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11- Some Considerations on Accession to the Hague Convention on Civil Aspects of International Child Abduction (1980) for Iran.

Aramesh Shahbazi ,Assistant Professor, International Law Department, Faculty of Law and Political Sciences, Allameh Tabataba’i University, Tehran, Iran.

Mohammad Ghorbanpour, Ph.D. in International Law, Allameh Tabataba'i University, Tehran, Iran.

Journal of Public Law Research, Volume: 47, Issue: 2, 2016.

Mohammad Ghorbanpour, Ph.D. in International Law, Allameh Tabataba'i University, Tehran, Iran.

Removal to or retention of children in foreign countries by one of their parents who has not the custody rights has created a lot of problems and difficulties for those children, their parents and also Judiciary System in Iran. The Islamic Republic of Iran has not yet received any positive respond from foreign countries that those children have taken to or retained in wrongfully, due to not acceding to the Hague Convention of 25 October 1980 on Civil Aspects of International Child Abduction. Meanwhile, invoking the treaties on judicial cooperation in civil matters, which has some articles dealing with enforcement of civil judgments, could not completely secure the prompt return of unlawful removed and retained children. It seems by acceding to this Convention, while considering all aspects; the child abduction phenomena in Iran could be overcomed.

 

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12- Environmental Challenges of Carbon Dioxide Capture and Storage under the Seabed

Aramesh Shahbazi , Assistant Professor, International Law Department, Faculty of Law and Political Sciences, Allameh Tabataba’i University, Tehran, Iran.

Journal of Public Law Research, Volume: 17, Issue: 49, 2016.

With the global warming and introduction of serious issues and concerns relating to the escalation of greenhouse gases, which directly affects the lives of flora and fauna, and the role of polluting gases such as carbon dioxide, man has strived to deal with this problem using new technologies. One of those technologies is to capture and store carbon dioxide under the seabed. Nevertheless, legal rules governing the different aspects of this process are not clear. Although, 1982 LOSC rules, 1975 London Convention and its additional protocol (2006) and even some European union directives that contain provisions in this area are significant, but still some existing challenges, including the environmental consequences resulting from the use of this technology requires serious attention in the international practice and relevant legal documents. In this paper we will briefly examine the existing legal capacities and some of the challenges relating to this technology.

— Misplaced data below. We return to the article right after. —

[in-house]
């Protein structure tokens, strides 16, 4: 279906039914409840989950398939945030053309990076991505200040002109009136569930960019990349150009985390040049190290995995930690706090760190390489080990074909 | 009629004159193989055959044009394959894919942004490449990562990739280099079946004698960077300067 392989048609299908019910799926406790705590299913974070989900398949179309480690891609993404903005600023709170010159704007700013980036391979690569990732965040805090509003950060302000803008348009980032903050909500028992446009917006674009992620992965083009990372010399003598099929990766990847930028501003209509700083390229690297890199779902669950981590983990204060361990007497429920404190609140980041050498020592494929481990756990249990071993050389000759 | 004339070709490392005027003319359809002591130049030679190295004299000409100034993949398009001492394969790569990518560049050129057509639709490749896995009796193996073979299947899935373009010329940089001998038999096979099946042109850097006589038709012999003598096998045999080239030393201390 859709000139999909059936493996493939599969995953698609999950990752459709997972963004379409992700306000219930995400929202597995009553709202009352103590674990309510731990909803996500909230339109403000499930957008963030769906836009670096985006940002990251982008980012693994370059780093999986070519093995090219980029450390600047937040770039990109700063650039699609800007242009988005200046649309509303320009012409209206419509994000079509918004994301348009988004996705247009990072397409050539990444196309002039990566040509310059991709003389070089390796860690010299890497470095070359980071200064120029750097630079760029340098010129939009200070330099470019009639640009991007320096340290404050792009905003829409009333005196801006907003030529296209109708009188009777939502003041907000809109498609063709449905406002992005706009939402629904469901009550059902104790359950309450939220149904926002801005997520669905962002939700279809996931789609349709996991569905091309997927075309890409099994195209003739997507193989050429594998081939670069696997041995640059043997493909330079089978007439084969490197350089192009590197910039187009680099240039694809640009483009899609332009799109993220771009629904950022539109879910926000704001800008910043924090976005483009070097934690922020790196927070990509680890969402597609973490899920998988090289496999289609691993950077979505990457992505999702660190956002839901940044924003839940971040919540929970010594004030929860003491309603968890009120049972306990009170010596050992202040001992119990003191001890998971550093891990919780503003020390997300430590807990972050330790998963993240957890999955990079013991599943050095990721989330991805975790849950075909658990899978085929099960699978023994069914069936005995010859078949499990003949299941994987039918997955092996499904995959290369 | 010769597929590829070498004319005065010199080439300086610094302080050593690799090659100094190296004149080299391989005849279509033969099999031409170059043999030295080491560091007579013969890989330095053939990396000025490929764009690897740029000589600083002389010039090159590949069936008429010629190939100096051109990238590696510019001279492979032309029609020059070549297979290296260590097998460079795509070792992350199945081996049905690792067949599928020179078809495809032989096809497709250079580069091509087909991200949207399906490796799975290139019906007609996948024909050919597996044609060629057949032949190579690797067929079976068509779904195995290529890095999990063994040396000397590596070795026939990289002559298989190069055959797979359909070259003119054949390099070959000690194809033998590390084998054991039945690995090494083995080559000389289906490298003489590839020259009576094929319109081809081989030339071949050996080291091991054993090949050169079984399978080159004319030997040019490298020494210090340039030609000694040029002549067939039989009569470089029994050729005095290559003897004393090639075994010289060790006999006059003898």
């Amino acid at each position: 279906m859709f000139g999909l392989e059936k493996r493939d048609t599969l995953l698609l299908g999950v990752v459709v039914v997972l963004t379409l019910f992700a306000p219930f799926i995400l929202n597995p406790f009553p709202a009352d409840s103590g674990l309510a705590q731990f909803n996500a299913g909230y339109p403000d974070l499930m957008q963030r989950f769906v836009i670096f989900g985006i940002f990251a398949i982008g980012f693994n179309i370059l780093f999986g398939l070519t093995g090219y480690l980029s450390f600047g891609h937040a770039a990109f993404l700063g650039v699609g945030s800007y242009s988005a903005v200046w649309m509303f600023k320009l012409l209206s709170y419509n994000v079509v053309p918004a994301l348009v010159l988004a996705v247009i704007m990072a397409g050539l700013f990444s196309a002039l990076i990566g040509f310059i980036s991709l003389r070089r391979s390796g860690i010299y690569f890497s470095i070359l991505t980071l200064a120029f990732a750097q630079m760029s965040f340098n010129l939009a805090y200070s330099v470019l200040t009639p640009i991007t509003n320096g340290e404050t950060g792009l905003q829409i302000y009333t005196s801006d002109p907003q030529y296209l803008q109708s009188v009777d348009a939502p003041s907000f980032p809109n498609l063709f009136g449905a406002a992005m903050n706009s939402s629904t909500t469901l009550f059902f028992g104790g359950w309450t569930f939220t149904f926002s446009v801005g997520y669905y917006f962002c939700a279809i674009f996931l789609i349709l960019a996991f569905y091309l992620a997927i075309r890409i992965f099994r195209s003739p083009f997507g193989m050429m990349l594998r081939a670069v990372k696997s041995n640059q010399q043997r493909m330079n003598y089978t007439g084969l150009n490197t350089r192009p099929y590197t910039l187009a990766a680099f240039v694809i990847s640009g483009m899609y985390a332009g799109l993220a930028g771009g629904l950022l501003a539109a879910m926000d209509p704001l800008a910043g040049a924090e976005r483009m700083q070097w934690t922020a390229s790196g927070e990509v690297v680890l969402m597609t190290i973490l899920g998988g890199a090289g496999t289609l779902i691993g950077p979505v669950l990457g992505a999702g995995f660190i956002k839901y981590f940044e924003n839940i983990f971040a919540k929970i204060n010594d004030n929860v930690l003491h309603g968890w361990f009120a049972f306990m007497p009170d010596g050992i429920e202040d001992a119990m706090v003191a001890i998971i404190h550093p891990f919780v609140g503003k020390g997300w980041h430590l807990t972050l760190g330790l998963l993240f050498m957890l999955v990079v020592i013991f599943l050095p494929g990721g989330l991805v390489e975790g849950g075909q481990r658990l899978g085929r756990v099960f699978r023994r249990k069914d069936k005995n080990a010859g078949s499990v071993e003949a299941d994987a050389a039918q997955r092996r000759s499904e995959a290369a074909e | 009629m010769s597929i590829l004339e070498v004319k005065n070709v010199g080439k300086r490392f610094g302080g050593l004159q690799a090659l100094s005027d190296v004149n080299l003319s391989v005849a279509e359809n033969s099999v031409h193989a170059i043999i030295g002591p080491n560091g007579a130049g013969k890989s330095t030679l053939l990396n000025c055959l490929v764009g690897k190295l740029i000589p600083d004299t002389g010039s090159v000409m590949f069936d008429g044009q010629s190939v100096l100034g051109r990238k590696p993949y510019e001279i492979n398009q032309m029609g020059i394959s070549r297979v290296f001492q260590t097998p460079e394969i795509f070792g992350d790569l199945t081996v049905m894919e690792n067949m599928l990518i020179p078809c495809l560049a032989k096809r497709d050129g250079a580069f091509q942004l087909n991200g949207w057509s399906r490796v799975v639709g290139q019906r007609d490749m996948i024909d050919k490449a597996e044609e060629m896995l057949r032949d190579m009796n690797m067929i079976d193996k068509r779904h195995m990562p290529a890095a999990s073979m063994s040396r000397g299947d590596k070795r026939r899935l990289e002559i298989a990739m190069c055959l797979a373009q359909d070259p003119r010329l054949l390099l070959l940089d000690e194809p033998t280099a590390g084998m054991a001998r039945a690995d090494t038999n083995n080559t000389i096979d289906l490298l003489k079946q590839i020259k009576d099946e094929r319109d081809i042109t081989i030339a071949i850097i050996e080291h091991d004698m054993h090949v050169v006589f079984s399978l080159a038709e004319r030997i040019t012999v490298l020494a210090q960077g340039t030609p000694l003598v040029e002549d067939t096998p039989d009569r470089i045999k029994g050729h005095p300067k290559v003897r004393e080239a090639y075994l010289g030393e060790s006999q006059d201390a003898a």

13- Unilateral Sanctions against Iran in The Context Of International Criminal Law: Crime Against Humanity?

Seyed Ghasem Zamani

Associate Professor, International Law Department, Faculty of Law and Political Sciences, Allameh Tabataba’i University, Tehran, Iran.

Hossein Farahi

Aramesh Shahbazi

Assistant Professor, International Law Department, Faculty of Law and Political Sciences, Allameh Tabataba’i University, Tehran, Iran.

Journal of Criminal Law and Criminology, Volume:4, Issue:7, 2016

Abstract

Unilateral sanctions include actions taken by some states against the others. These sanctions are sometimes legitimate. However some of the sanctions could not be justified. It has widely been accepted that the obvious violation of fundamental human rights law in result of the unilateral sanctions may be considered as an international wrongful act. Although some believe that given the extensive devastating and inhuman impacts of all-out coercive international sanctions have been imposed unilaterally, can be considered as an international crime against humanity. In this article we will consider the side-effects of unilateral sanctions as crime against humanity by focusing on the unilateral Sanctions imposed by US against Iran.

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14- Carbon Capture and Storage (CCS) and its Impacts on Climate Change and Global Warming

Aramesh Shahbazi,

Assistant Professor, International Law Department, Faculty of Law and Political Sciences, Allameh Tabataba’i University, Tehran, Iran.

Behnam Rezaei Nasab,

M.A. in International Law, Faculty of Law and Political Science, University of Allameh Tabataba'i, Tehran, Iran.

Journal of Petroleum & Environmental Biotechnology, 7, 4, 2016/08/31

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15- The Concept of State and the Notion of Responsibility to Protect: A Comparative View by Focusing on Foucault's Thoughts

Aramesh Shahbazi, Assistant Professor, International Law Department, Faculty of Law and Political Sciences, Allameh Tabataba’i University, Tehran, Iran.

Studies the State, Volume: 1 Issue: 2, 2015